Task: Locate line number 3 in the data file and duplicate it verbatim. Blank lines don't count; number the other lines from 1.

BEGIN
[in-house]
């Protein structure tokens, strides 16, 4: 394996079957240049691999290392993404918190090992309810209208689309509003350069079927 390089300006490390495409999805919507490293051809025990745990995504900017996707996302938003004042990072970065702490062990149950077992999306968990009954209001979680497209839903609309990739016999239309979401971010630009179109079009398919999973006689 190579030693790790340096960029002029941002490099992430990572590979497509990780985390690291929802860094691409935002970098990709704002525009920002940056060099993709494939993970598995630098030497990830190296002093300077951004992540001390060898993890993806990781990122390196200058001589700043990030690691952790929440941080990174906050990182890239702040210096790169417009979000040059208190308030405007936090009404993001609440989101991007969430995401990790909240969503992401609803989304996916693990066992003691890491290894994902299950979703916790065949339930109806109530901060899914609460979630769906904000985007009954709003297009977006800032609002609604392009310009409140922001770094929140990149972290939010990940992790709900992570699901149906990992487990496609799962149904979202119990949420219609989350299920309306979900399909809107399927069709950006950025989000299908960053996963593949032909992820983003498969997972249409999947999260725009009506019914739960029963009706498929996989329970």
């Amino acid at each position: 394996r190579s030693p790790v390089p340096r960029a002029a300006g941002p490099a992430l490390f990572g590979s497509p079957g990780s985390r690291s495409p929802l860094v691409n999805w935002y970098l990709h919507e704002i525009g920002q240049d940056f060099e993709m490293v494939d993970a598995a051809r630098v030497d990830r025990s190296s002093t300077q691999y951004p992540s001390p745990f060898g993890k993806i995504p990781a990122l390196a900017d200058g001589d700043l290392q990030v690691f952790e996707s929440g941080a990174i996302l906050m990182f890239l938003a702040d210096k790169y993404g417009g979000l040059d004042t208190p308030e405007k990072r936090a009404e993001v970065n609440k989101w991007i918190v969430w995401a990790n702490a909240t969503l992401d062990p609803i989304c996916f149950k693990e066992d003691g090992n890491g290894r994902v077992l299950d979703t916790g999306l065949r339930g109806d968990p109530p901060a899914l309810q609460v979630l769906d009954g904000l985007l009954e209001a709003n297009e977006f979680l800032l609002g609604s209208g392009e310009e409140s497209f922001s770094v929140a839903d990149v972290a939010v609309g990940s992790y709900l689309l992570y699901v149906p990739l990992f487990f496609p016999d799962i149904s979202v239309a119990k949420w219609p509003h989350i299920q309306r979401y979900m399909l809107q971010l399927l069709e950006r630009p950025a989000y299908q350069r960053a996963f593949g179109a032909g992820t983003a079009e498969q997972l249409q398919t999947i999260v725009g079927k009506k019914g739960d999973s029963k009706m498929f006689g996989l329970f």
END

């Amino acid at each position: 394996r190579s030693p790790v390089p340096r960029a002029a300006g941002p490099a992430l490390f990572g590979s497509p079957g990780s985390r690291s495409p929802l860094v691409n999805w935002y970098l990709h919507e704002i525009g920002q240049d940056f060099e993709m490293v494939d993970a598995a051809r630098v030497d990830r025990s190296s002093t300077q691999y951004p992540s001390p745990f060898g993890k993806i995504p990781a990122l390196a900017d200058g001589d700043l290392q990030v690691f952790e996707s929440g941080a990174i996302l906050m990182f890239l938003a702040d210096k790169y993404g417009g979000l040059d004042t208190p308030e405007k990072r936090a009404e993001v970065n609440k989101w991007i918190v969430w995401a990790n702490a909240t969503l992401d062990p609803i989304c996916f149950k693990e066992d003691g090992n890491g290894r994902v077992l299950d979703t916790g999306l065949r339930g109806d968990p109530p901060a899914l309810q609460v979630l769906d009954g904000l985007l009954e209001a709003n297009e977006f979680l800032l609002g609604s209208g392009e310009e409140s497209f922001s770094v929140a839903d990149v972290a939010v609309g990940s992790y709900l689309l992570y699901v149906p990739l990992f487990f496609p016999d799962i149904s979202v239309a119990k949420w219609p509003h989350i299920q309306r979401y979900m399909l809107q971010l399927l069709e950006r630009p950025a989000y299908q350069r960053a996963f593949g179109a032909g992820t983003a079009e498969q997972l249409q398919t999947i999260v725009g079927k009506k019914g739960d999973s029963k009706m498929f006689g996989l329970f």